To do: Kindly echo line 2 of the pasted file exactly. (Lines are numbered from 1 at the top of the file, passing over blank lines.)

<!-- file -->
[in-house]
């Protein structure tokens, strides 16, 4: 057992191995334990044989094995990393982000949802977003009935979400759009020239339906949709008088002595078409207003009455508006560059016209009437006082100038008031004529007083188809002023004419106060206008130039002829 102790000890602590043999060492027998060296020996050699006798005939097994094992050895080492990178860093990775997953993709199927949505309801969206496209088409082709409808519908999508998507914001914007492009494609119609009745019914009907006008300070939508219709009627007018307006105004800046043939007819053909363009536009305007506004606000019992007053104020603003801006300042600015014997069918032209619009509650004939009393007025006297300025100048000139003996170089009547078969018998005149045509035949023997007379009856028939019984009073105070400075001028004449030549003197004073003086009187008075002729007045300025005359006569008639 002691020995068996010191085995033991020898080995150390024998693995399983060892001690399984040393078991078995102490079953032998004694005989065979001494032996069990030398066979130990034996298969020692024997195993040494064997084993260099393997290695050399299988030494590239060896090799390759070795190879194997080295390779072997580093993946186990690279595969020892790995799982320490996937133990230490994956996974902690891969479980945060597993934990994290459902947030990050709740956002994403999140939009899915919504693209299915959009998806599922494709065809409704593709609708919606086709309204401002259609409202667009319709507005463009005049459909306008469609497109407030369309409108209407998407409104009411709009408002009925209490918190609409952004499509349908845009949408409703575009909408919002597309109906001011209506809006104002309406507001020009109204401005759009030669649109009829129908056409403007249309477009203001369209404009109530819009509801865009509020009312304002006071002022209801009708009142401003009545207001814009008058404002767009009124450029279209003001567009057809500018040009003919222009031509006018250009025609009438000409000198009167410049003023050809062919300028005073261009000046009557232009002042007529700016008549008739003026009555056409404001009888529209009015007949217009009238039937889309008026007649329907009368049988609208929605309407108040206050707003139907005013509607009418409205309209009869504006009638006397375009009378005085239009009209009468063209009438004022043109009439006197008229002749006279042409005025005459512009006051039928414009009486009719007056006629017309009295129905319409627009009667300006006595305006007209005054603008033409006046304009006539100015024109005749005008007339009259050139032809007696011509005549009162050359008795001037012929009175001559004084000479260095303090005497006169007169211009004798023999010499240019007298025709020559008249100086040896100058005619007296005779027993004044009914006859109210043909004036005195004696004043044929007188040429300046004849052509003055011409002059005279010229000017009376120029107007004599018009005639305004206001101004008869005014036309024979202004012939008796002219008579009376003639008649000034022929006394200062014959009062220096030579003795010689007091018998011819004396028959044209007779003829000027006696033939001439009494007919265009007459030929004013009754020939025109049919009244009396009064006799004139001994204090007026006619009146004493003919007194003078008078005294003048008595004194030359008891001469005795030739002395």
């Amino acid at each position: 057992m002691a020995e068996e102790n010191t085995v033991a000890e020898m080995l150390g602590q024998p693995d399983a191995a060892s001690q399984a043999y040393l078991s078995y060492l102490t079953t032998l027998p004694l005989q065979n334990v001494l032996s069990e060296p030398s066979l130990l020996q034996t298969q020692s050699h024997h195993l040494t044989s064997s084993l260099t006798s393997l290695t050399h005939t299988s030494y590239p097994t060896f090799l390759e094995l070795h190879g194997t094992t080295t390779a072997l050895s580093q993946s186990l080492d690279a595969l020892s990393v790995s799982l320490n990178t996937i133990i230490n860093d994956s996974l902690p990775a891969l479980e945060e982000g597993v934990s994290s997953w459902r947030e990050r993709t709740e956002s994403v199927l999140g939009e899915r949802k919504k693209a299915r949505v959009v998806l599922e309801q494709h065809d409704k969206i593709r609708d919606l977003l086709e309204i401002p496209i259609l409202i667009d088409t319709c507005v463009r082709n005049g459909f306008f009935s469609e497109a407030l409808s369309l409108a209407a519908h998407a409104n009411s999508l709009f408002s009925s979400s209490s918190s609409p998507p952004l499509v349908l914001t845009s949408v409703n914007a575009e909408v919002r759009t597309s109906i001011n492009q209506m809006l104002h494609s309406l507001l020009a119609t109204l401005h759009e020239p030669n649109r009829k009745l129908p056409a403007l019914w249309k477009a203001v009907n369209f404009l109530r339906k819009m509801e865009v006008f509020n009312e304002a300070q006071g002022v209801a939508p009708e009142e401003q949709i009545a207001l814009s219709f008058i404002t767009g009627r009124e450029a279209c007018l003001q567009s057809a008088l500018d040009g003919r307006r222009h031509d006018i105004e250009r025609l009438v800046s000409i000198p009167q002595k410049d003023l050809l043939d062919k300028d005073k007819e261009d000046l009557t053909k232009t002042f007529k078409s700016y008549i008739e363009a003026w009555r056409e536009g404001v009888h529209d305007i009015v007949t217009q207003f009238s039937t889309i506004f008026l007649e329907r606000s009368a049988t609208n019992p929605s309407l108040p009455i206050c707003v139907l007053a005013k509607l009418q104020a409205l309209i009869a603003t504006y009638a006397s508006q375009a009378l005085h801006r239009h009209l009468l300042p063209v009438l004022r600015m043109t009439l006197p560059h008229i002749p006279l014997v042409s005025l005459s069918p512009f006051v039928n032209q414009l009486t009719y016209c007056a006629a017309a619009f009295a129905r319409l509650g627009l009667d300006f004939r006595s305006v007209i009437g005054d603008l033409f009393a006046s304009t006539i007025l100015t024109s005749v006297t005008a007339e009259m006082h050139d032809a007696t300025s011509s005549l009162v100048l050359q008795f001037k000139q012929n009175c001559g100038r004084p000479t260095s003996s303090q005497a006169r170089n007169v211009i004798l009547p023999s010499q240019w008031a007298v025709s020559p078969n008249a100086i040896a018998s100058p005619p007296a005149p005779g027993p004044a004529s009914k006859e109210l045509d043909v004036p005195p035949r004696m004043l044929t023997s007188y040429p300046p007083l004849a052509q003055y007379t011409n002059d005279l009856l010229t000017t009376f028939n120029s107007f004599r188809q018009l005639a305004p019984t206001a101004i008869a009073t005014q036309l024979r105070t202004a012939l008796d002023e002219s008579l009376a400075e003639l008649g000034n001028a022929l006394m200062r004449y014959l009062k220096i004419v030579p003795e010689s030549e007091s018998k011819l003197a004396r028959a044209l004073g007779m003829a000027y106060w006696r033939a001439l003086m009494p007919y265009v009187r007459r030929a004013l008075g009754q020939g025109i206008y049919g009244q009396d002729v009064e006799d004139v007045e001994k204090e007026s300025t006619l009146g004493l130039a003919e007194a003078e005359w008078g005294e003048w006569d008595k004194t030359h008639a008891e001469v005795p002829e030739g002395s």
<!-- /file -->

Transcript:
């Protein structure tokens, strides 16, 4: 057992191995334990044989094995990393982000949802977003009935979400759009020239339906949709008088002595078409207003009455508006560059016209009437006082100038008031004529007083188809002023004419106060206008130039002829 102790000890602590043999060492027998060296020996050699006798005939097994094992050895080492990178860093990775997953993709199927949505309801969206496209088409082709409808519908999508998507914001914007492009494609119609009745019914009907006008300070939508219709009627007018307006105004800046043939007819053909363009536009305007506004606000019992007053104020603003801006300042600015014997069918032209619009509650004939009393007025006297300025100048000139003996170089009547078969018998005149045509035949023997007379009856028939019984009073105070400075001028004449030549003197004073003086009187008075002729007045300025005359006569008639 002691020995068996010191085995033991020898080995150390024998693995399983060892001690399984040393078991078995102490079953032998004694005989065979001494032996069990030398066979130990034996298969020692024997195993040494064997084993260099393997290695050399299988030494590239060896090799390759070795190879194997080295390779072997580093993946186990690279595969020892790995799982320490996937133990230490994956996974902690891969479980945060597993934990994290459902947030990050709740956002994403999140939009899915919504693209299915959009998806599922494709065809409704593709609708919606086709309204401002259609409202667009319709507005463009005049459909306008469609497109407030369309409108209407998407409104009411709009408002009925209490918190609409952004499509349908845009949408409703575009909408919002597309109906001011209506809006104002309406507001020009109204401005759009030669649109009829129908056409403007249309477009203001369209404009109530819009509801865009509020009312304002006071002022209801009708009142401003009545207001814009008058404002767009009124450029279209003001567009057809500018040009003919222009031509006018250009025609009438000409000198009167410049003023050809062919300028005073261009000046009557232009002042007529700016008549008739003026009555056409404001009888529209009015007949217009009238039937889309008026007649329907009368049988609208929605309407108040206050707003139907005013509607009418409205309209009869504006009638006397375009009378005085239009009209009468063209009438004022043109009439006197008229002749006279042409005025005459512009006051039928414009009486009719007056006629017309009295129905319409627009009667300006006595305006007209005054603008033409006046304009006539100015024109005749005008007339009259050139032809007696011509005549009162050359008795001037012929009175001559004084000479260095303090005497006169007169211009004798023999010499240019007298025709020559008249100086040896100058005619007296005779027993004044009914006859109210043909004036005195004696004043044929007188040429300046004849052509003055011409002059005279010229000017009376120029107007004599018009005639305004206001101004008869005014036309024979202004012939008796002219008579009376003639008649000034022929006394200062014959009062220096030579003795010689007091018998011819004396028959044209007779003829000027006696033939001439009494007919265009007459030929004013009754020939025109049919009244009396009064006799004139001994204090007026006619009146004493003919007194003078008078005294003048008595004194030359008891001469005795030739002395």